I like working with couples.
It’s quite a privilege to be trusted with people’s most tender, most vulnerable, and often most important relationship. Working with marriages and relationships can be both heart-wrenching and insanely rewarding, and it such a remarkable thing to watch couples grow in their sense of safety, their sense of connection, and their ability to hear and see and meet the needs of their partner.
But getting couples into therapy can sometimes be tricky. Sometimes one partner is hesitant and unenthusiastic about the idea, and can dig in heels and stall the whole process. Some people have had negative experiences in therapy that leave them feeling railroaded and unsafe, and so getting back into a counsellor’s office can be less enticing than a visit to the dentist. Others have never been, but have a sense of impending doom about what might transpire and so manage to avoid the topic with their partner indefinitely.
If your partner has ever casually said, “Maybe we should see someone?” or mentioned heading to therapy at any point, I want to dispel a few myths and share a bit of info that may be helpful.
First, if you’ve heard a comment or two over the years from your significant other about wanting to see a counsellor together, please understand what they are saying. To bring up the idea of therapy with your spouse is insanely vulnerable for the suggesting partner, basically he/she is disclosing that they are not okay with the relationship, they are hurting, and they want help. The first mention or two of this idea is typically reflective of a desire to work at restoring and repairing connection. But often rather than hearing this as a vulnerable expression of desire for restored closeness, the receiving partner hears, “You’re not a good enough spouse. Let’s go see someone so we can talk about what a crap partner you are.” But that’s not necessarily what’s being said. Rather, when a partner musters up the insane amounts of courage to suggest therapy, it is an acknowledgement that they want to feel closer and safer with you, and it’s a recognition that you guys need some help in order to figure out how to do that.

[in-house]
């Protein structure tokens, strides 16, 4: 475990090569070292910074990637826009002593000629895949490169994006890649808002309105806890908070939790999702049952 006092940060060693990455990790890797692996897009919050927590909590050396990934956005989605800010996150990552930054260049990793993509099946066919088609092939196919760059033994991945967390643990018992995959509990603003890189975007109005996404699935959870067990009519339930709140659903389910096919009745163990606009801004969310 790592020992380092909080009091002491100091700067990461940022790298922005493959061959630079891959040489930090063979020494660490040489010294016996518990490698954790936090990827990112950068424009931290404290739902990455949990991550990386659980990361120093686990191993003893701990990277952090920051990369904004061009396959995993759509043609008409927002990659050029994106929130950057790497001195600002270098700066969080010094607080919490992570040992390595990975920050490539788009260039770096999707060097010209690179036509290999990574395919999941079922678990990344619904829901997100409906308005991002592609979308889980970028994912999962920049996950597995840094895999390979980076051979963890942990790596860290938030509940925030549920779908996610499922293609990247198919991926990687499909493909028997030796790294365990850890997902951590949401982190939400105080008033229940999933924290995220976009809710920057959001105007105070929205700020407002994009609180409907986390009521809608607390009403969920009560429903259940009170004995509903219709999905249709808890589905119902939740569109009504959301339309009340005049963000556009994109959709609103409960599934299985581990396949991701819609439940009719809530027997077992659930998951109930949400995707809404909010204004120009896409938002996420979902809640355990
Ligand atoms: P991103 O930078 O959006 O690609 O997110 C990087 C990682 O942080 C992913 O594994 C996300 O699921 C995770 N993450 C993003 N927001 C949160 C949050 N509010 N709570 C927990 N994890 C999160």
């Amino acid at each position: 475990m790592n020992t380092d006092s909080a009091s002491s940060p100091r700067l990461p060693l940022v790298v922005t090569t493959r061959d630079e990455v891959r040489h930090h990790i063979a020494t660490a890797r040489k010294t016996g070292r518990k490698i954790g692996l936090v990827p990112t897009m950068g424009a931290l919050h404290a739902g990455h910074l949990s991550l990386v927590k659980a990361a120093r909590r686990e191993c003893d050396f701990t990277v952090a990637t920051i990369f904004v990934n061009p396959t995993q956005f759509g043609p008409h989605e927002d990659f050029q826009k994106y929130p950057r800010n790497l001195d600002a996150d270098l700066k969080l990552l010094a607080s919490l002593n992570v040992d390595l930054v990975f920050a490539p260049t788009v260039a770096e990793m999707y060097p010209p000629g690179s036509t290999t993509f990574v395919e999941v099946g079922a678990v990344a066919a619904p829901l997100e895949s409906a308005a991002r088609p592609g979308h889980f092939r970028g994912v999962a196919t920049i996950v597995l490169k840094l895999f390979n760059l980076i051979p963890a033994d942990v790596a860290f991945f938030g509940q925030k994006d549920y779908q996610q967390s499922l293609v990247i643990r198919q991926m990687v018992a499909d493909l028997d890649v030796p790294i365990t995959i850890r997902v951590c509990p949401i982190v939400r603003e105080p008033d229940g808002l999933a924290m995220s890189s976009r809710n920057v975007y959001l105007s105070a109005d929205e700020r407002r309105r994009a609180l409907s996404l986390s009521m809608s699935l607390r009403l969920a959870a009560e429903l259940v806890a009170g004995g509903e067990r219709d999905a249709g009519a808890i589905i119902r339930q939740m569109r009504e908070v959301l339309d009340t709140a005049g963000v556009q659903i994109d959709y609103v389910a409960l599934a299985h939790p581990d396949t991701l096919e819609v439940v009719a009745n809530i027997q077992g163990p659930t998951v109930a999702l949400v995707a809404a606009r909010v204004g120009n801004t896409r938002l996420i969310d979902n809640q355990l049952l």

Also, don’t assume that because your partner dropped the counsellor idea that it means everything is okay. It may not be okay. They may have simply taken your lack of initiative and action as a response, only it is a response that says, “Your needs are not important to me. I am not unhappy, therefore I will not work at helping things be better for you.” Ouch. I want to highlight that if your partner has uttered words about seeing a couples therapist it is not too late to jump on that bandwagon. Look someone up. Have a few options researched and ready to go. Circle the wagon back and revisit that conversation from 2 months, 2 years, or 12 years ago. Check in. Unsure of how? How about something like this, “Hey honey, a few years ago you mentioned wanting to see someone to work on our marriage. I [missed hearing how that was important, was too afraid to pull the trigger, don’t think I realized the seriousness of what you were saying, hadn’t realized how much courage it took you to say that, totally dropped the ball…]. I wanted to check in and see if this was still something you would like to pursue?”
See, the desire to see a therapist at the onset of struggle is typically reflective of a desire to repair and move forward. When we miss this though, the therapy talk may come up again years later – but at this point, a desire to go to therapy can for some people be an expression of a partner giving up and wanting help to get out. As a therapist it’s hard to have couples come to session when the relationship is so far gone that one partner feels unable to put the energy into rebuilding something that has for years been broken and left untouched. Often at this point the reluctant partner is finally hearing that their partner is unhappy and genuinely wants to work at things, but unfortunately at this point it is often too late; the damage is done and the relationship often fails.
There are a few myths about therapy that can make it hard to get the process started. I want to speak briefly to those.